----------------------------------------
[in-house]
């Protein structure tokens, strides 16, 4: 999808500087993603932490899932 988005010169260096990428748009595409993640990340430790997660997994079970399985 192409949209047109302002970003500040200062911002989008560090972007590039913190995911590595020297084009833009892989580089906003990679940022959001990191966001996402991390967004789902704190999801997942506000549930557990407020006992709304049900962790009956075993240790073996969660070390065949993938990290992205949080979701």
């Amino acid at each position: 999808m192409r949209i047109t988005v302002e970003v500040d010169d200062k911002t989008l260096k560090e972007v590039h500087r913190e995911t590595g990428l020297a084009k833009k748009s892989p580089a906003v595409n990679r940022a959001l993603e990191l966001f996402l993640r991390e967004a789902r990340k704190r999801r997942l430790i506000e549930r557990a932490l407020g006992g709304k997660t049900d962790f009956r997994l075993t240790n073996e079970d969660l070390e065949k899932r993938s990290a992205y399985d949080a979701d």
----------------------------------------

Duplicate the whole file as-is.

[in-house]
């Protein structure tokens, strides 16, 4: 999808500087993603932490899932 988005010169260096990428748009595409993640990340430790997660997994079970399985 192409949209047109302002970003500040200062911002989008560090972007590039913190995911590595020297084009833009892989580089906003990679940022959001990191966001996402991390967004789902704190999801997942506000549930557990407020006992709304049900962790009956075993240790073996969660070390065949993938990290992205949080979701």
């Amino acid at each position: 999808m192409r949209i047109t988005v302002e970003v500040d010169d200062k911002t989008l260096k560090e972007v590039h500087r913190e995911t590595g990428l020297a084009k833009k748009s892989p580089a906003v595409n990679r940022a959001l993603e990191l966001f996402l993640r991390e967004a789902r990340k704190r999801r997942l430790i506000e549930r557990a932490l407020g006992g709304k997660t049900d962790f009956r997994l075993t240790n073996e079970d969660l070390e065949k899932r993938s990290a992205y399985d949080a979701d």